Inmate’s Conviction Overturned After Scandal Comes to Light

Inmate's Sentence Overturned After Scandal Comes to Light

( – A Midland County, Texas, jury convicted Clinton Lee Young and sentenced him to death in 2003 for the brutal murder of Doyle Douglas and Samuel Petrey during a 2001 crime spree. He spent the last 17+ years segregated from other inmates at the Allan B. Polunsky Prison Unit near West Livingston.

On Wednesday, September 22, the Texas Court of Criminal Appeals overturned Young’s conviction in light of recent revelations that one of the prosecutors conducting his trial clerked for the judge presiding over the matter in court.

A Clear Conflict of Interests Is Revealed

The court ruled that the relationship between then-prosecutor Weldon Petty and Midland County District Court Judge John Hyde violated Young’s right to a fair and impartial trial.

As the court explained, Petty would argue against defense motions only to later write up recommendations for rulings Hyde eventually signed. The court issued an 11-page written opinion explaining that due to the quid pro quo relationship between Petty and Hyde, it could place little faith in the overall “fairness of the proceedings on [in] the outcome of the trial.”

It also noted that the “undisclosed employment relationship” between Petty and Hyde “tainted Applicant’s entire [trial] from the outset.” The court concluded its ruling by ordering Young’s removal from death row to a holding cell in the Midland County jail while he awaits a new trial.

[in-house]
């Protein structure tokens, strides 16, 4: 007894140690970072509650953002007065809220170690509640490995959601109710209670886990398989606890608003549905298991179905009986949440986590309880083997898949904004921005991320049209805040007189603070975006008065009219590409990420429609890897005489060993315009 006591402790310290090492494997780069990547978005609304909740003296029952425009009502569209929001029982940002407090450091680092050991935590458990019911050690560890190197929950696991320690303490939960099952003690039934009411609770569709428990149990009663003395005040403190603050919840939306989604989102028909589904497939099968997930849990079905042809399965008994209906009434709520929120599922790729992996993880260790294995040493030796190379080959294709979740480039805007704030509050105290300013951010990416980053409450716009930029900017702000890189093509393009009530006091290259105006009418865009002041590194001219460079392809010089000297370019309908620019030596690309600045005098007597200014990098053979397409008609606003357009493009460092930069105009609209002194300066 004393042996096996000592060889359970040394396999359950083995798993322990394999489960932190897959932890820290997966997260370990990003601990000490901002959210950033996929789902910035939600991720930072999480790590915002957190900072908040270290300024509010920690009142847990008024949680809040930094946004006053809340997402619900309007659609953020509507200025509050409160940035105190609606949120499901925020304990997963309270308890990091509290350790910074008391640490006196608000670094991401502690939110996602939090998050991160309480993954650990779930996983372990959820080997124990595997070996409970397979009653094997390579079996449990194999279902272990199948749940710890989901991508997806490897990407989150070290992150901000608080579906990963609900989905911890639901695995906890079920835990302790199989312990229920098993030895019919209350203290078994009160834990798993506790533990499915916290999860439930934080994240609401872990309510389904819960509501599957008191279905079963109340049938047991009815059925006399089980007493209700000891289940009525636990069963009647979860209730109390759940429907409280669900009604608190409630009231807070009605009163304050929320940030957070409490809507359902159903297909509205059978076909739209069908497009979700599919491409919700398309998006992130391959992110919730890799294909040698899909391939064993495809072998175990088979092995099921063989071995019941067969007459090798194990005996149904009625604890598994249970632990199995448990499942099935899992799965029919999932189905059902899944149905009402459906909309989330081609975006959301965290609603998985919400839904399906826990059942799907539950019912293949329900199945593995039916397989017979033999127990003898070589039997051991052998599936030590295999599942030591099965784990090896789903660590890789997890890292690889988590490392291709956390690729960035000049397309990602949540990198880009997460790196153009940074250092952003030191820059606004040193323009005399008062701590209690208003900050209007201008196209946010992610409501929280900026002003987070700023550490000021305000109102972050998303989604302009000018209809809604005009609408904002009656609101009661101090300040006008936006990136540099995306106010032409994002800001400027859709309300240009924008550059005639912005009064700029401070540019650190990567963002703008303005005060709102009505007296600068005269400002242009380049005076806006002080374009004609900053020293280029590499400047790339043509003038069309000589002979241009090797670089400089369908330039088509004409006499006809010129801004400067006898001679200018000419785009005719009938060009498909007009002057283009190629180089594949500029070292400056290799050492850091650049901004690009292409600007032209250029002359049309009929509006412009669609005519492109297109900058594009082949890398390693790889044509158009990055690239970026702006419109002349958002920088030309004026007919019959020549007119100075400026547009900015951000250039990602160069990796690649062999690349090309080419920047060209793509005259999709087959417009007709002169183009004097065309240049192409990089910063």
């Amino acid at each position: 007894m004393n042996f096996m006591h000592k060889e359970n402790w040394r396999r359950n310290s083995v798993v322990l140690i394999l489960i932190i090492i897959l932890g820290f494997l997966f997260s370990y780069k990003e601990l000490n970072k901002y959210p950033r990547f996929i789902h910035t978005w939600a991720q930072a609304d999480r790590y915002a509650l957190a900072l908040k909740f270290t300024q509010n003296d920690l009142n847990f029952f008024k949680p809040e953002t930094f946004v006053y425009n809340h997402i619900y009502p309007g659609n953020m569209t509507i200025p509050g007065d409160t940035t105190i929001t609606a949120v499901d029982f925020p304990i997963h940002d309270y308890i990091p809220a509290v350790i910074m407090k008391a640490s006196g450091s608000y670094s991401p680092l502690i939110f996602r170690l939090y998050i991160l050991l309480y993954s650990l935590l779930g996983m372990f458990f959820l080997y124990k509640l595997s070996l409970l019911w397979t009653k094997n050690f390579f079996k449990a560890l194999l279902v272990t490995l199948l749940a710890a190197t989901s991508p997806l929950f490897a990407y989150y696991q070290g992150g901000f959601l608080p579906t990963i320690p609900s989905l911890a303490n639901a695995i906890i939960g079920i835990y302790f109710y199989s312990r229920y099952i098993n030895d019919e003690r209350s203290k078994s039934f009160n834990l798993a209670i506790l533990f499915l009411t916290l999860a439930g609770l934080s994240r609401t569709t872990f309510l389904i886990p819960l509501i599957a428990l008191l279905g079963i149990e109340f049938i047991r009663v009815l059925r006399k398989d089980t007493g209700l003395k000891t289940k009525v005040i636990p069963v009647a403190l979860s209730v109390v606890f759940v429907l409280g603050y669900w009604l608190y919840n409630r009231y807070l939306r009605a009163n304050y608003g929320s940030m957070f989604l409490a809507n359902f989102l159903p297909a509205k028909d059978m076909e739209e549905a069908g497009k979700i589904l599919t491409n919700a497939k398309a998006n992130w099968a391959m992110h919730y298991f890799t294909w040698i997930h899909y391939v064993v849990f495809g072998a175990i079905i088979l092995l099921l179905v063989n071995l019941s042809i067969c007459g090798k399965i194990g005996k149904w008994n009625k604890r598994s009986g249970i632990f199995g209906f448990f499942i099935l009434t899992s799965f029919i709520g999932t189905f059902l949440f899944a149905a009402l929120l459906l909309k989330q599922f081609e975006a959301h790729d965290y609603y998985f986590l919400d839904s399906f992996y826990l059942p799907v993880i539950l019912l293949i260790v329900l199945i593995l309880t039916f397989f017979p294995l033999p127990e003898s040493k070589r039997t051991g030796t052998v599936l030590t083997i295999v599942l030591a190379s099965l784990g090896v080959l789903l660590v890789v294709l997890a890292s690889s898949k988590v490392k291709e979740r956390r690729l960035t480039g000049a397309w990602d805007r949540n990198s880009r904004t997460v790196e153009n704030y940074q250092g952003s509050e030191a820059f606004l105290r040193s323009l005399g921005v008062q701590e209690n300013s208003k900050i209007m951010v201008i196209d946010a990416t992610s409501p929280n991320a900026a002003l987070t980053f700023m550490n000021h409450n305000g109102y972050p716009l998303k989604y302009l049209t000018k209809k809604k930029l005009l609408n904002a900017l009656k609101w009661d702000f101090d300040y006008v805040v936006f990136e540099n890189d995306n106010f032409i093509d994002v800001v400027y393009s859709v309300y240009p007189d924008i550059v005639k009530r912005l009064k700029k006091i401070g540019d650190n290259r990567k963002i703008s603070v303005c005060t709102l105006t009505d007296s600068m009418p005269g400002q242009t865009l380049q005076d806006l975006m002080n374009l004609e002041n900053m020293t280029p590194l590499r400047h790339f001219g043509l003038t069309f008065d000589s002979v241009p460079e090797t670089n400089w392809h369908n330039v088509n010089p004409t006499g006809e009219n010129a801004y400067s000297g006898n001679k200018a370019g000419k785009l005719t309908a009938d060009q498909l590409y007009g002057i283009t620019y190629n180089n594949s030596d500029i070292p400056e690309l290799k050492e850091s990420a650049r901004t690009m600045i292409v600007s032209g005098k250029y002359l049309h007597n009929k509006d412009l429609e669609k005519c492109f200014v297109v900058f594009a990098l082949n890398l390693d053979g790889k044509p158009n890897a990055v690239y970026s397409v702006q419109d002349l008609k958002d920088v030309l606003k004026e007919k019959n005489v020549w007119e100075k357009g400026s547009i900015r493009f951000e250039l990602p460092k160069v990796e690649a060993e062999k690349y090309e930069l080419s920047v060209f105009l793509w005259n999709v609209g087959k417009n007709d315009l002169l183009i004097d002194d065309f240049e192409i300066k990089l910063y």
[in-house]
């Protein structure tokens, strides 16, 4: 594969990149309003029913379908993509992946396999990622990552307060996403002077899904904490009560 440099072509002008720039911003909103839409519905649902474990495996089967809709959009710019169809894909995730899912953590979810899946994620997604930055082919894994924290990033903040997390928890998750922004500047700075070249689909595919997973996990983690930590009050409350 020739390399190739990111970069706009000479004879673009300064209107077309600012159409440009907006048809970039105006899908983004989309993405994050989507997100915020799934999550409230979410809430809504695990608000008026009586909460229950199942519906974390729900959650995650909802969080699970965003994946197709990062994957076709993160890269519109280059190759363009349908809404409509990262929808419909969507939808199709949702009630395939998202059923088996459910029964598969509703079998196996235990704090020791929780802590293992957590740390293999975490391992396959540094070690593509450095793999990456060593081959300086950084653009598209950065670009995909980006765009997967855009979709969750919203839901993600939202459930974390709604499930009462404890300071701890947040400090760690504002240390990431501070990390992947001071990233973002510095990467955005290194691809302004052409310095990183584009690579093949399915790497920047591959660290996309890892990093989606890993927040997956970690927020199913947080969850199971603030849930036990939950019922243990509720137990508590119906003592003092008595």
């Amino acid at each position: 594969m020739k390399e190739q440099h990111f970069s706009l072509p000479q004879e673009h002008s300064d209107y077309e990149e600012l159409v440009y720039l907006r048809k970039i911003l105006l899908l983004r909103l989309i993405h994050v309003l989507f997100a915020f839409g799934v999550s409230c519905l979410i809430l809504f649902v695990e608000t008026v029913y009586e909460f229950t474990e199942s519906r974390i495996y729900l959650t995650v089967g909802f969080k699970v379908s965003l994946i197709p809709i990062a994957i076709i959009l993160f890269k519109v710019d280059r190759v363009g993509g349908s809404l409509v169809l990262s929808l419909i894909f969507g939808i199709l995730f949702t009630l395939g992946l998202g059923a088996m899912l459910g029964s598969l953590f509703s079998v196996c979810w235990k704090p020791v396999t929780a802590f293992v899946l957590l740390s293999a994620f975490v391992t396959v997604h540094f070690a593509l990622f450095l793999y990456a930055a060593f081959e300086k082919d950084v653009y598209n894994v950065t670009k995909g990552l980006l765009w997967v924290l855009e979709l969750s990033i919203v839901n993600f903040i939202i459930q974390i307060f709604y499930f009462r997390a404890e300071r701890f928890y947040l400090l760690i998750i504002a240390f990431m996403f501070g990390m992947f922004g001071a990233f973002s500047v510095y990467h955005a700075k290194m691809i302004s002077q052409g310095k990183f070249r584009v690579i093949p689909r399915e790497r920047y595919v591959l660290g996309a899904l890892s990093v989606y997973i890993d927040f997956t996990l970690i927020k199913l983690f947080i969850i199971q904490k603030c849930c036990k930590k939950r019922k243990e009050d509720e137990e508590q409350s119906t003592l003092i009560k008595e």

Ethical Considerations

The ethical considerations raised by this case cannot be overstated. Petty managed to rake in at least $132,000 by clerking for several district court judges while he prosecuted other defendants like Young.

Making matters worse, Young’s attorneys presented evidence during a Zoom hearing conducted by the Texas Criminal Appeals Court. It demonstrated that two former Midland County District Attorneys were aware of Petty’s clear conflict of interest serving as both trial prosecutor and as a clerk to judges overseeing his cases.

As a result, Laura Nodolf, the current District Attorney for Midland County, recused her office from Young’s appeal. She also sent out a notice to roughly 300 previous defendants to advise them of Petty’s misconduct. Time will tell how many of them end up having their cases similarly overturned.

Petty earned a total of $9,000 for his side work as a judicial clerk for Hyde during the course of Young’s trial. What do you think about that price tag on the morality of a prosecutor hired to represent all the people of his district, including defendants?

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